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Author Topic: Brompton Reservoir  (Read 6863 times)

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Offline kyn

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Re: Brompton Reservoir
« Reply #7 on: April 05, 2012, 23:34:36 »
Well found Merc!

merc

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Re: Brompton Reservoir
« Reply #6 on: April 05, 2012, 20:48:41 »
Friday, July 28, 1871

Some alterations are to be made in the water supply to Chatham Dockyard. Up to this time water used by the residents in the yard for domestic purposes, and in the boilers for the machinery, was pumped from the wells in the yard by the engine at the saw-mills and the dock engine into a reservoir constructed on Brompton-hill. But in consequence of complaints by the resident officers a short time ago samples of water from each well were sent for analysis at Woolwich. The result of the analysis was to prove that the water from St. Mary's Island and that supplied by the dock engine were not fit for human use, but the water pumped at the saw-mills was very fair in quality. On these facts being represented to the authorities it was resolved that the water from the saw-mills should be reserved solely for domestic purposes, and the other water used for the machinery. This requires an alteration to be made in the reservoir, and workmen are now engaged upon it erecting a parting wall. One side of the reservoir will be for pure water, the other for that sent up by the dock engine, and mains will also be laid from St. Mary's Island to the reservoir, as the supply from the dock engine alone would not be sufficient to keep the machinery at the yard at work. Should it be eventually be found that the water for the residents is not of sufficiently good quality a supply will be obtained from the Chatham Water Company, which now supplies the barracks.

From The Times.

Offline Leofwine

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Re: Brompton Reservoir
« Reply #5 on: March 05, 2012, 08:59:40 »
Thanks kyn, that also explains why the retaining wall was built I think. I assume best water would be drinking water, and inferior water would be non-drinking water (firefighting, cleaning, etc.)
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Offline kyn

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Re: Brompton Reservoir
« Reply #4 on: March 05, 2012, 07:14:36 »
Just about, they are 248,374 Gallons Inferior water and 236, 506 Gallons Best water.

Offline Leofwine

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Re: Brompton Reservoir
« Reply #3 on: March 05, 2012, 01:48:05 »
kyn, your plan seems to show the capacity of the reservoirs, but I can't quite make them out, are they more readable on your original image?
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Offline Leofwine

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Re: Brompton Reservoir
« Reply #2 on: March 05, 2012, 01:45:52 »
The land this was built on was Admiralty land they had owned since (I believe) the reign of Queen Anne or earlier. Sometime around 1828-1832 a reservoir was built to supply water to the Dockyard. The original reservour was smaller than the one shown in kyn's map, as this plan from 1841 shows:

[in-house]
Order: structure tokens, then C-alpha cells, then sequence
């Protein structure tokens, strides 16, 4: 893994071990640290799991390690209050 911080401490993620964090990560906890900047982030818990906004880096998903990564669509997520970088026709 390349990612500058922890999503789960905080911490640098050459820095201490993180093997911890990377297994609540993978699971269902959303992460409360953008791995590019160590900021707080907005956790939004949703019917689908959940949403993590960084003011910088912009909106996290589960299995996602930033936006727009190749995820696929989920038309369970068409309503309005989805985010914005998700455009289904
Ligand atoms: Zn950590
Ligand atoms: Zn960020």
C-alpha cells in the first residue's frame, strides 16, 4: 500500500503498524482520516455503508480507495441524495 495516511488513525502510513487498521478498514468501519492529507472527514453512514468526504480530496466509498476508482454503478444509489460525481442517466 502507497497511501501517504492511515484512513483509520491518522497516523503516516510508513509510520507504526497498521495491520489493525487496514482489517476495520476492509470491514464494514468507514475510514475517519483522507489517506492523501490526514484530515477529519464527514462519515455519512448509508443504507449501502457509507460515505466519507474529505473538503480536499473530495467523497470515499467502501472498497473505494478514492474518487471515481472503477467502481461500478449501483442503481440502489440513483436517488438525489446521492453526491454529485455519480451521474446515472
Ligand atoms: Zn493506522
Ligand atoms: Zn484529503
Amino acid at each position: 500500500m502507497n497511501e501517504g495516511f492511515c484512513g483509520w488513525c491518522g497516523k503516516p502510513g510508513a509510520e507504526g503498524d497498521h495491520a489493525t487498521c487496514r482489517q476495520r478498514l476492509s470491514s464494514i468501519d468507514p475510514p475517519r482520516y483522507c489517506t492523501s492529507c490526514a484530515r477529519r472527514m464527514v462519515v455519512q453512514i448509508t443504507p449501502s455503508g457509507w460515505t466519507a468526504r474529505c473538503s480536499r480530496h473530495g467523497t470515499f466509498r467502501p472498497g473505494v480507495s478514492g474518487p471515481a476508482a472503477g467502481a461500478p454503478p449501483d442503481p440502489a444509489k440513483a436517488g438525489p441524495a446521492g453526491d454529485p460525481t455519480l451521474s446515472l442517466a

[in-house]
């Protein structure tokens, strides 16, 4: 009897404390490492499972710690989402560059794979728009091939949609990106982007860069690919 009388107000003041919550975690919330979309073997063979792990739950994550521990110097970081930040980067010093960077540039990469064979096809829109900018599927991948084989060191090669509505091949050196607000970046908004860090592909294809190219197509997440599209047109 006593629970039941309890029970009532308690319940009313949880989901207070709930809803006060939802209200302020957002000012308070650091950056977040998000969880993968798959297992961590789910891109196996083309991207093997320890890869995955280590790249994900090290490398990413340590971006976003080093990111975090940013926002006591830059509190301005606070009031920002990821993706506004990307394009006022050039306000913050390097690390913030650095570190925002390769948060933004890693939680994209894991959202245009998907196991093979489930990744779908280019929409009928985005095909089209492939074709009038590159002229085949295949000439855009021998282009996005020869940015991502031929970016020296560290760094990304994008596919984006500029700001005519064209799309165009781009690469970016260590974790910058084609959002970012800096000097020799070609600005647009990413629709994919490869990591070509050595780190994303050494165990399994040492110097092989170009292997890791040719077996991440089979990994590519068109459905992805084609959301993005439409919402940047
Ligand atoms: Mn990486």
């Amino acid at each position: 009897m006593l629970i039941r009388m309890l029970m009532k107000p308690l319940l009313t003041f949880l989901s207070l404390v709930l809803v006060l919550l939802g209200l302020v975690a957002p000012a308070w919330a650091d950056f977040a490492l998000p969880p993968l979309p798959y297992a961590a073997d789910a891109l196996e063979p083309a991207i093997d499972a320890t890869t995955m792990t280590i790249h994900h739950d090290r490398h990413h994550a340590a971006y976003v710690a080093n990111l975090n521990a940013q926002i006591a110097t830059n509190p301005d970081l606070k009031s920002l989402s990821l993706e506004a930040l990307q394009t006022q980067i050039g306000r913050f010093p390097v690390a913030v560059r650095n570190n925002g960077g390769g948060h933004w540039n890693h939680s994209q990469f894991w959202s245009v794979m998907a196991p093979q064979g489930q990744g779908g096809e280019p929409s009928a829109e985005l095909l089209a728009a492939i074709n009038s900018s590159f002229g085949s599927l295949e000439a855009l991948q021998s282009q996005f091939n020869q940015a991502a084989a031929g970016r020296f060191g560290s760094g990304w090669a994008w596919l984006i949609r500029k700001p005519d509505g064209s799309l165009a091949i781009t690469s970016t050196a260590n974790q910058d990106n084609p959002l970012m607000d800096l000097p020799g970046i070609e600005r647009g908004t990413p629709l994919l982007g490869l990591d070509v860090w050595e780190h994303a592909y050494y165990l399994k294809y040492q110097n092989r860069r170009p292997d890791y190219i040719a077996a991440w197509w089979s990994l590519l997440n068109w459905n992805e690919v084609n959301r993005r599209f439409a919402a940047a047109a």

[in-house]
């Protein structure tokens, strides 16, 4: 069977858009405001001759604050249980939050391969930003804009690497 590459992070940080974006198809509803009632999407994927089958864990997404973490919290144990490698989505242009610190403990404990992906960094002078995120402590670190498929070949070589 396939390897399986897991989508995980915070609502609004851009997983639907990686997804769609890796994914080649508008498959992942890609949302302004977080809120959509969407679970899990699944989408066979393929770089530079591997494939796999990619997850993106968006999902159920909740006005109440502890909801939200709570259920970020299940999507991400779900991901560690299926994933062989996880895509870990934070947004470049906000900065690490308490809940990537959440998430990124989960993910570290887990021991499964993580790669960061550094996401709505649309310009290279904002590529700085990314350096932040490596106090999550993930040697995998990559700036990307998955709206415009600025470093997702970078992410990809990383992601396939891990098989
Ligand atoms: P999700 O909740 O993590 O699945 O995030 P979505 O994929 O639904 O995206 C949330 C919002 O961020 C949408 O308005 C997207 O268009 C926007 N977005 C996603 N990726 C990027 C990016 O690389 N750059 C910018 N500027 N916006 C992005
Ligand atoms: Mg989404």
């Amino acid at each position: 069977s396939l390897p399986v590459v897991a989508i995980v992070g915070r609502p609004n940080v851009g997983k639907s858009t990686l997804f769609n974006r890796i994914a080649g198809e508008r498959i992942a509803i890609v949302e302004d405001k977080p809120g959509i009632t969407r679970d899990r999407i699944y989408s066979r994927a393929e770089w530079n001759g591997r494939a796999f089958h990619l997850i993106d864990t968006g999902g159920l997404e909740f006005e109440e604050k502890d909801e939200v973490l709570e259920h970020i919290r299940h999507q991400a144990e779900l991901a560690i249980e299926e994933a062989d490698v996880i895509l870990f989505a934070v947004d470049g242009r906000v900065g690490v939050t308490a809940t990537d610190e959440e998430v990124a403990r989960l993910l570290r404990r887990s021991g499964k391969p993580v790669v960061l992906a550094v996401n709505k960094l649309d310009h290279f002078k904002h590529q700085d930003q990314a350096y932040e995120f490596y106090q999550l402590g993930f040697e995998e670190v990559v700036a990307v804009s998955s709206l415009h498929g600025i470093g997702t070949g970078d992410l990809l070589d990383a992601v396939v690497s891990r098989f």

1841


In 1855 it was drained and rebuilt with a greater storage capacity, as shown on the 1866 Town Planning map. This increased capacity was probably because of the Dockyard Extension works which began at around this time, which meant the yard would have a greater demand for water. It proved to be a useful improvement when, in 1856, during the construction of No. 2 basin in Chatham Dockyard, the contractors (Messrs J & C Rigby) cut through the main sping of the district. This not only flooded their work, it also caused the wells of Brompton to run dry, much to the consternation of its inhabitants. Harris (1923) gives a vivid description of what happened next:

The Naval Authorities came to their rescue; and at noon every day a stand pipe was fixed in the roadway near to the Government Reservoir, at the top of Barrack Hill, and the inhabitants came to it with every kind of vessel, capable of holding the precious liquid, and obtained their supply for the day. Pails, barrels, stone bottles, washtubs and even wash-stand jugs were put into requisition for the purpose, and the noon-tide gathering would have mad a picture worthy of Hogarth.

1866


At some point between 1870 and 1883 (I have not yet managed to find the actual date) it appears that a dividing wall was added to the reservoir, making to separate basins out of the previous one large basin.  It remained in this general form for the next 90 years or so:

1885


1909


1932


1960


In the mid to late 60s it was no longer needed by the Admiralty, and in about 1966/67 (i am still trying to confirm the exact date) it was drained. Gillingham Borough Council then acquired the site and the reservoir was filled in with rubble from the demolition of the old Melville Hospital/Barracks. By about 1969 the site had been levelled (except for the tall bank facing Prospect Row) and the memorial playground was transferred, from the corner of Manor Street, to the site in about 1970/71 (again, I am still trying to confirm the date).

1970


Since that time it has remained a children's playground and has been known by many, including Brompton Play-park, "Green Ernie" (apparently after a groundsman who looked after it named Ernie Green!) and even, somewhat grandly, the 'village green.'
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Offline kyn

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Brompton Reservoir
« Reply #1 on: March 04, 2012, 21:35:20 »
1883

 

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